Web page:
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27 thoughts on “2019 Dog Bite Fatality: Family Pit Bull Kills 2-Year Old Boy in Louisville, Kentucky

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  1. It often seems that these situations happen in homes where the living conditions look less than ideal. I have to wonder if it’s just that most people that own pitbulls make poor life decisions in general, or is it that maybe they haven’t the resources to educate themselves on the breed? However, it’s safe to assume that everyone has a smart phone with an internet connection these days, so surely they could do a minimal amount of research. Does the breed attract a certain kind of person because of its propensity to kill? Someone who doesn’t value their life or want to make themselves better? I’m not trying to be disparage anyone living on meager means, as I’ve been in that situation before as a college student and young (too young) military wife with three jobs, living on the bad side of a military town. But that home certainly doesn’t appear to be fit for a dog, let alone a child. One must wonder how someone affords to feed and care for a large dog, but lives in a shack? Maybe it’s fruitless to attempt to understand insanity. I feel bad for children in these situations.

    • I think there are 3 main types of pit bull owners.

      Type 1 are the young adults who just don’t know what these dogs are about. They typically want to rescue or save one of these dogs. ( I almost was one of them on 3 occasions in which there were pits I encountered and felt bad for because of their living situations.)

      Type 2 are the people whose lives are a mess such as this kind of situation. Type 2 also includes older people who can’t say no to their adult children and enable them by allowing these dogs into the home. They did not raise their children to become productive adults. It also includes people like my neighbor whose yard is like Grey Gardens and who put out a dog shit-stained sofa for the trash men one year. They have some money but still, they can’t keep things in order. It also includes those who think that breeding these dogs is a good way to make money.

      Type 3 is the minority owner who uses the dog for either boar hunting, especially in the south, or dogfighting. This is the only owner who respects what these dogs can do.

      • The shit stained sofa. I can’t….

        That’s why I guess I just don’t get it. I haven’t always had what I needed, but I kept what I had clean.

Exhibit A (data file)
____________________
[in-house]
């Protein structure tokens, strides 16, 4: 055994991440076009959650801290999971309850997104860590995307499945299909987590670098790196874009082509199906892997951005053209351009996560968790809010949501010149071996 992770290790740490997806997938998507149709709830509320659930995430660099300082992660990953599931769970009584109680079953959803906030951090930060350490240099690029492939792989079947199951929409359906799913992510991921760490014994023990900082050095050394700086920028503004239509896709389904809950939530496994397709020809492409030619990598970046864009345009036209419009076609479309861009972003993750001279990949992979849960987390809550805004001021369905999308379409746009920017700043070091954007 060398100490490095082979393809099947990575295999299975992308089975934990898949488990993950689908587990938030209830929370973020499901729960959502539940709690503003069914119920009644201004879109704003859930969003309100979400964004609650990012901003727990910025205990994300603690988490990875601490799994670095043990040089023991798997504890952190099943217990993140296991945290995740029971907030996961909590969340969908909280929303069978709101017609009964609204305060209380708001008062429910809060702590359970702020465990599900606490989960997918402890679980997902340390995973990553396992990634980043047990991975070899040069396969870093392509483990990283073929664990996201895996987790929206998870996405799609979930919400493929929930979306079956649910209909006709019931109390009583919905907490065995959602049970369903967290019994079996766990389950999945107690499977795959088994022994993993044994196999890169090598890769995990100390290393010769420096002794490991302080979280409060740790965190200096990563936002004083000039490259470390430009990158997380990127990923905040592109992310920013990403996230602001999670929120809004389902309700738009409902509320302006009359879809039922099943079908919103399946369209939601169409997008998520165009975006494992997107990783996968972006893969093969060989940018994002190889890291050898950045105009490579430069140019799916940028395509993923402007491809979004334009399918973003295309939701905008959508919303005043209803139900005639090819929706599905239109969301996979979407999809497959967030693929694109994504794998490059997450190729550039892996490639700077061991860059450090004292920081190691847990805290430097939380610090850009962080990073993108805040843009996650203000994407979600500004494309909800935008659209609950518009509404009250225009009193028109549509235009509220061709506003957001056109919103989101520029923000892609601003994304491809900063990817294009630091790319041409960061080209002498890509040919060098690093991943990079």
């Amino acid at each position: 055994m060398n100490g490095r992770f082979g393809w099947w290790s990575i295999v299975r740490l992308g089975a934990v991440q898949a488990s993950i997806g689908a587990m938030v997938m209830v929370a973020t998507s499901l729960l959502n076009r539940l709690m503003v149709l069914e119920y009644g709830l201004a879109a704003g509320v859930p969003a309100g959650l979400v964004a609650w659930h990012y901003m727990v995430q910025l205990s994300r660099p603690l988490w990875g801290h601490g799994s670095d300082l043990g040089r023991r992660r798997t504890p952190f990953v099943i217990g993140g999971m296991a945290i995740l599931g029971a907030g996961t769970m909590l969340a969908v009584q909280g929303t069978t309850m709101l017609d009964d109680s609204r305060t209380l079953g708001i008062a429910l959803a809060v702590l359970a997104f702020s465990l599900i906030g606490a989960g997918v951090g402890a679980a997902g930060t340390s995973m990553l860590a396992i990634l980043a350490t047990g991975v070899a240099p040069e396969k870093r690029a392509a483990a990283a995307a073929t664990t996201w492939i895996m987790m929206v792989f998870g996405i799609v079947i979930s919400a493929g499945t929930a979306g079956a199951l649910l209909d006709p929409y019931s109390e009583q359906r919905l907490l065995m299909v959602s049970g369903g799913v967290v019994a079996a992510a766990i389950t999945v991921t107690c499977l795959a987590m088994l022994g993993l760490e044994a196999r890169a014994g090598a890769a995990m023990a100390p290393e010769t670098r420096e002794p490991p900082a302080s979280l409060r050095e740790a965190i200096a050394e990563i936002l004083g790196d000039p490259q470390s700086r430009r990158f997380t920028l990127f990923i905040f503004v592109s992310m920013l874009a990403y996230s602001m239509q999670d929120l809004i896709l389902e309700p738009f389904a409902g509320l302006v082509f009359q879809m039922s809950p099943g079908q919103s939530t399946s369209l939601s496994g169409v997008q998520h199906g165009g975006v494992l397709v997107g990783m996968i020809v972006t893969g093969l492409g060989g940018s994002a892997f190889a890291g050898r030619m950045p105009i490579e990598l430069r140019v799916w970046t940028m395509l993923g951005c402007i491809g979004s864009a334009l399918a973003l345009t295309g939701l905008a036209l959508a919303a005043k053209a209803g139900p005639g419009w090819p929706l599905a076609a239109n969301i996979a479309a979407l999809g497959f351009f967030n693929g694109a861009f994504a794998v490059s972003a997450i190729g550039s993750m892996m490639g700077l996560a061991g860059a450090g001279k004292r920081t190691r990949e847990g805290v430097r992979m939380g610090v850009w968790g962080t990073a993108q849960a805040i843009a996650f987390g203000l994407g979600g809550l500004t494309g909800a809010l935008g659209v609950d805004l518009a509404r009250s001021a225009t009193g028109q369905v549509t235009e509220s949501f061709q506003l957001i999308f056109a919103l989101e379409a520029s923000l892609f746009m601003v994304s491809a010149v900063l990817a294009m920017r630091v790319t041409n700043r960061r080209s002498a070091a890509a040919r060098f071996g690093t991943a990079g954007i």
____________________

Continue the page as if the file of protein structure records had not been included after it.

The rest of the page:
• I agree with what you say about the “types” of people who own dogs. I think poverty is a factor, mixed with ignorance of the breed in many cases. As mentioned, animal shelters are mostly full of pit-bulls, so if a family can’t afford a dog, the animal shelter is where they are going to go, and they will have a very limited choice at the animal shelter. Also, the no-kill shelter in my area, has had “free pit-bull weekends” in the past, because they are so overrun with pit-bulls, they waive the normal adoption fee and give them out for free. Once again, it’s people in poverty who will be most attracted to that offer. To make it worse, a good portion of people in poverty are young people with children, or elderly people–in other words the kind of people most likely to be mauled to death by a pit bull.

  2. I really don’t think it’s lack of education/resources that make people choose this type of pet. It’s advertising by the pit lobby and the very confusing dual nature of the pits themselves. Ask pretty much any pit owner and they will deny, deny, deny that their pit has any propensity for violence. Pit bulls are just misunderstood, have a bad rap and will lick you to death (a description that always makes my skin crawl). Most people are idiots that will believe whatever they’re told as long as it goes with what they want to believe. This combined with the pit’s ability to be a smiling wiggle butt makes people think they are good pets that are not capable of ripping a human being literally to shreds.

    Then there are those who like them because they are bad ass killers.

    Both types are dangerous. They are playing Russian roulette with their own lives as well as any living creature in their vicinity. That these dogs can have a reputation of being sweet pets and bad ass killers is amazing to me. I just stay as far away from them as I can.

  3. Poor little boy. I just spent the weekend with a nephew this age and the thought of him dying in such a way is utterly horrifying. Thankfully his family owns a cranky old dachshund mix. She growls, she bares her teeth, she has been known to snap… lots of people would say she is a “meaner” dog than their sweet pit bulls…. but she is not capable of this kind of mutilation, and that is all the difference in the world.